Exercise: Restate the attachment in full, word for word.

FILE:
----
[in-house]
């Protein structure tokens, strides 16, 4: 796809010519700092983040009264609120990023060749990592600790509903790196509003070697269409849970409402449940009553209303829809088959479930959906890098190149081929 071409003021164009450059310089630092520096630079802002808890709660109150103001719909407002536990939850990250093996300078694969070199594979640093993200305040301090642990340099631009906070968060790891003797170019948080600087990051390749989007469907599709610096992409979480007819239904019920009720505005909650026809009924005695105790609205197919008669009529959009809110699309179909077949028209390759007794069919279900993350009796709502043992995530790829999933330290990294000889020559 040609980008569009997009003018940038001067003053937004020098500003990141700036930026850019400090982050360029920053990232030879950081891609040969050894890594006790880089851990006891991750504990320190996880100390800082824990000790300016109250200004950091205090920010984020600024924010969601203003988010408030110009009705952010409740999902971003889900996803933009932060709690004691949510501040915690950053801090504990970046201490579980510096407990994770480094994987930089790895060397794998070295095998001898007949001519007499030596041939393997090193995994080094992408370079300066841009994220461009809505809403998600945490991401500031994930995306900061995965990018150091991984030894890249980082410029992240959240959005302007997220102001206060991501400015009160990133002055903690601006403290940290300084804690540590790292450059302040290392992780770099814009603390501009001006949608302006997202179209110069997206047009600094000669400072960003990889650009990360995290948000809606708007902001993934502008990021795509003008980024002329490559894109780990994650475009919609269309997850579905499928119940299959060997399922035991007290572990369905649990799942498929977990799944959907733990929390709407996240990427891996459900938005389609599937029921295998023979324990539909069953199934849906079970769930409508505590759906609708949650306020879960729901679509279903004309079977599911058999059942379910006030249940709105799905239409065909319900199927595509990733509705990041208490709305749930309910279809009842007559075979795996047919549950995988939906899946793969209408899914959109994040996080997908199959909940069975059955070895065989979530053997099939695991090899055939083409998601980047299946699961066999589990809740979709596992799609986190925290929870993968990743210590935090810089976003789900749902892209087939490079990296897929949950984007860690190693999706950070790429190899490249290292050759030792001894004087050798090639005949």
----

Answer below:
[in-house]
């Protein structure tokens, strides 16, 4: 796809010519700092983040009264609120990023060749990592600790509903790196509003070697269409849970409402449940009553209303829809088959479930959906890098190149081929 071409003021164009450059310089630092520096630079802002808890709660109150103001719909407002536990939850990250093996300078694969070199594979640093993200305040301090642990340099631009906070968060790891003797170019948080600087990051390749989007469907599709610096992409979480007819239904019920009720505005909650026809009924005695105790609205197919008669009529959009809110699309179909077949028209390759007794069919279900993350009796709502043992995530790829999933330290990294000889020559 040609980008569009997009003018940038001067003053937004020098500003990141700036930026850019400090982050360029920053990232030879950081891609040969050894890594006790880089851990006891991750504990320190996880100390800082824990000790300016109250200004950091205090920010984020600024924010969601203003988010408030110009009705952010409740999902971003889900996803933009932060709690004691949510501040915690950053801090504990970046201490579980510096407990994770480094994987930089790895060397794998070295095998001898007949001519007499030596041939393997090193995994080094992408370079300066841009994220461009809505809403998600945490991401500031994930995306900061995965990018150091991984030894890249980082410029992240959240959005302007997220102001206060991501400015009160990133002055903690601006403290940290300084804690540590790292450059302040290392992780770099814009603390501009001006949608302006997202179209110069997206047009600094000669400072960003990889650009990360995290948000809606708007902001993934502008990021795509003008980024002329490559894109780990994650475009919609269309997850579905499928119940299959060997399922035991007290572990369905649990799942498929977990799944959907733990929390709407996240990427891996459900938005389609599937029921295998023979324990539909069953199934849906079970769930409508505590759906609708949650306020879960729901679509279903004309079977599911058999059942379910006030249940709105799905239409065909319900199927595509990733509705990041208490709305749930309910279809009842007559075979795996047919549950995988939906899946793969209408899914959109994040996080997908199959909940069975059955070895065989979530053997099939695991090899055939083409998601980047299946699961066999589990809740979709596992799609986190925290929870993968990743210590935090810089976003789900749902892209087939490079990296897929949950984007860690190693999706950070790429190899490249290292050759030792001894004087050798090639005949």